The ransomware white paper includes a five-point framework for organisations to adopt to defend against a ransomware attack:

  • Predict and be informed before the attack occurs: Proactively research what’s discussed on the dark web, new exploits that will be used, and industries or companies that will be targeted.
  • Protect: Identity and access management (IAM) tools are essential to protecting enterprise devices and computing assets. Network access control (NAC) ensures that only devices that have the adequate security settings and adhere to IT security policies are able to access corporate systems.
  • Detect: Technologies should be in place to detect anomalies in the infrastructure, in the event that malware has infiltrated the endpoints or network. The network must be monitored to check for indicators of compromise. Turning on AI-enabled malicious traffic detection, can also help automate detection swiftly before the attack worsens.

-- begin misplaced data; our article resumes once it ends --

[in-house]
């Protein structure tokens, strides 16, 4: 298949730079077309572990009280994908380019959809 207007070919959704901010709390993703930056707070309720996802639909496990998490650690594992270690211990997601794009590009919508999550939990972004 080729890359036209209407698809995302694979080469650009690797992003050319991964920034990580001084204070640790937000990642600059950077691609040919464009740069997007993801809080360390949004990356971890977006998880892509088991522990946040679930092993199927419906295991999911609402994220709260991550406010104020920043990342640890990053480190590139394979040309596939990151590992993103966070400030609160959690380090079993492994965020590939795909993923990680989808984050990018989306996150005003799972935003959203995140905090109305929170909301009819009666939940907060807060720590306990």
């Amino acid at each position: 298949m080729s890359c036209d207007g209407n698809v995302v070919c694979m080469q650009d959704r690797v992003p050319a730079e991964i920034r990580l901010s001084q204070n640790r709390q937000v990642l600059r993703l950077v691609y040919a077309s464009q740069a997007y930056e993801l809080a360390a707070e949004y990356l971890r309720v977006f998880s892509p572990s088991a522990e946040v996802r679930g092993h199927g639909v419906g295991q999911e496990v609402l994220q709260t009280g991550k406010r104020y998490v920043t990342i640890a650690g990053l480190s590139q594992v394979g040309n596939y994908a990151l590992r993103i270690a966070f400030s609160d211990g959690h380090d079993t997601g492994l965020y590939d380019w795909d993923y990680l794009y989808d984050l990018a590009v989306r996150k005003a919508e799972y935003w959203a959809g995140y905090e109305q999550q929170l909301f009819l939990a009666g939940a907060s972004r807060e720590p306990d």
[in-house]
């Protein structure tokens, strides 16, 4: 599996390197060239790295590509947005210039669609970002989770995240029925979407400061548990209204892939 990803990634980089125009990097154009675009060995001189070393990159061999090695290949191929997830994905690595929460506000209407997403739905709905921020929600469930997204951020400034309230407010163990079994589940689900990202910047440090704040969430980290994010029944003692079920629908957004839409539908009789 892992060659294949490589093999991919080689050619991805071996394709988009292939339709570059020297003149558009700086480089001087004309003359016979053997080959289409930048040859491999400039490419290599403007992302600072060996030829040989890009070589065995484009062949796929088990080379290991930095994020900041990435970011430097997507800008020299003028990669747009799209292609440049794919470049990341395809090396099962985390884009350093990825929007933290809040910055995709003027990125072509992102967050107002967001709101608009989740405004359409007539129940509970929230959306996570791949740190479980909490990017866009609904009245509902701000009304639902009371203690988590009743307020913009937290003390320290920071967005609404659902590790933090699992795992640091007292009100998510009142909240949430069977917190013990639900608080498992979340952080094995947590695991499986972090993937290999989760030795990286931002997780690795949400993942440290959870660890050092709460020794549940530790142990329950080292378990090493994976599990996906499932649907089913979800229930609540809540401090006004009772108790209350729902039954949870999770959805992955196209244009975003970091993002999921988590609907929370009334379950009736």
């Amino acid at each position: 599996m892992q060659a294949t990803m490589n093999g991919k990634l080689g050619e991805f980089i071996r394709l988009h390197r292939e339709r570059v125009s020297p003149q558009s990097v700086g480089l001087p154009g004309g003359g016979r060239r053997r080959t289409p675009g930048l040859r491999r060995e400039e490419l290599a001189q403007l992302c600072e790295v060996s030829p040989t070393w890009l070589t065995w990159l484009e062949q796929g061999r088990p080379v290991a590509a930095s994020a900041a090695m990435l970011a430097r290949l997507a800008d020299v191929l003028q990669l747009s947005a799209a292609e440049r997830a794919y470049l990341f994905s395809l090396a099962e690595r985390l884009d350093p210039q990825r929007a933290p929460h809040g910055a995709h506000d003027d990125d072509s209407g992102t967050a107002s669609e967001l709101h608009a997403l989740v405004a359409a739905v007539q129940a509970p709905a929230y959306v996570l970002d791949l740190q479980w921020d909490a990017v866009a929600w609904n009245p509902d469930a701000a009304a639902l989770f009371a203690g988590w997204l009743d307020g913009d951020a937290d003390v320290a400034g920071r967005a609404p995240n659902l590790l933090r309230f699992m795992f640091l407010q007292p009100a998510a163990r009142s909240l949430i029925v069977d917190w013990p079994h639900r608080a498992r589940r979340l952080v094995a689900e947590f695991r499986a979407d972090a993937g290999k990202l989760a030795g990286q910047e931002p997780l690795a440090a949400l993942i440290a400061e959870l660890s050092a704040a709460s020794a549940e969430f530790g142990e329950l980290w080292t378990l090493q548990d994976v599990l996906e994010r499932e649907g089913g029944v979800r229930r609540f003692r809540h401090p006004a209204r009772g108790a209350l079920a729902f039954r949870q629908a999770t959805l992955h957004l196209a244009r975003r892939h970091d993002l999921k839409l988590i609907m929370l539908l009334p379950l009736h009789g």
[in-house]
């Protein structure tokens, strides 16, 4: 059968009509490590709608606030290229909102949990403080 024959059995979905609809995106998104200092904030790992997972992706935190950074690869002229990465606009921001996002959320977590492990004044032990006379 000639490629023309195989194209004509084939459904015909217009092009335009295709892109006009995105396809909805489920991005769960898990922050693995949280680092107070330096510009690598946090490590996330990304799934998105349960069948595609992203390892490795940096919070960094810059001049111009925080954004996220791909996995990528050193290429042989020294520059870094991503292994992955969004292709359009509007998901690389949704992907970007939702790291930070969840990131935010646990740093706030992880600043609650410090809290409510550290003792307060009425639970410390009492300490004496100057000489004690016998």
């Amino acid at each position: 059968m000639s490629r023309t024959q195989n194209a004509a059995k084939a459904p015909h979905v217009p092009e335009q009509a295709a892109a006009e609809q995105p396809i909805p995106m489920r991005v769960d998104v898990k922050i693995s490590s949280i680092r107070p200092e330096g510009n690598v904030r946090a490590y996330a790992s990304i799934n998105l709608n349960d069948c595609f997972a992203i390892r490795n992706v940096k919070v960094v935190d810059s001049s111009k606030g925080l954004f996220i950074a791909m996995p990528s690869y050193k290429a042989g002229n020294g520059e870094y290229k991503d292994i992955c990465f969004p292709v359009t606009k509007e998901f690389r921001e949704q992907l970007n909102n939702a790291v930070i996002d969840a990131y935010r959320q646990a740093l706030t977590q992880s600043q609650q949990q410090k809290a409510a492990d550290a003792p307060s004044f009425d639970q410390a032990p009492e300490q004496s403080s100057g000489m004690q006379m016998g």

• Respond: When a ransomware incident has been detected, security experts must work fast to block malicious communication channels at the firewall or IPS, and quarantine infected machines.
  • Recover: Backup is a critical part of the strategy for fast recovery. In addition, the backup system needs to prevent the replication of files that were maliciously encrypted by ransomware. This can be achieved with dynamic segmentation and inherent security features.

Click here to read Ransomware: The Pervasive Business Disruptor white paper.

Varonis Systems

INDUSTRY SPOTLIGHT: Varonis Systems

In 2003 a large oil and gas company nearly had a disaster. They spent millions of dollars capturing hi-resolution images of the ocean floor and stored them on their file servers. One day these images were gone.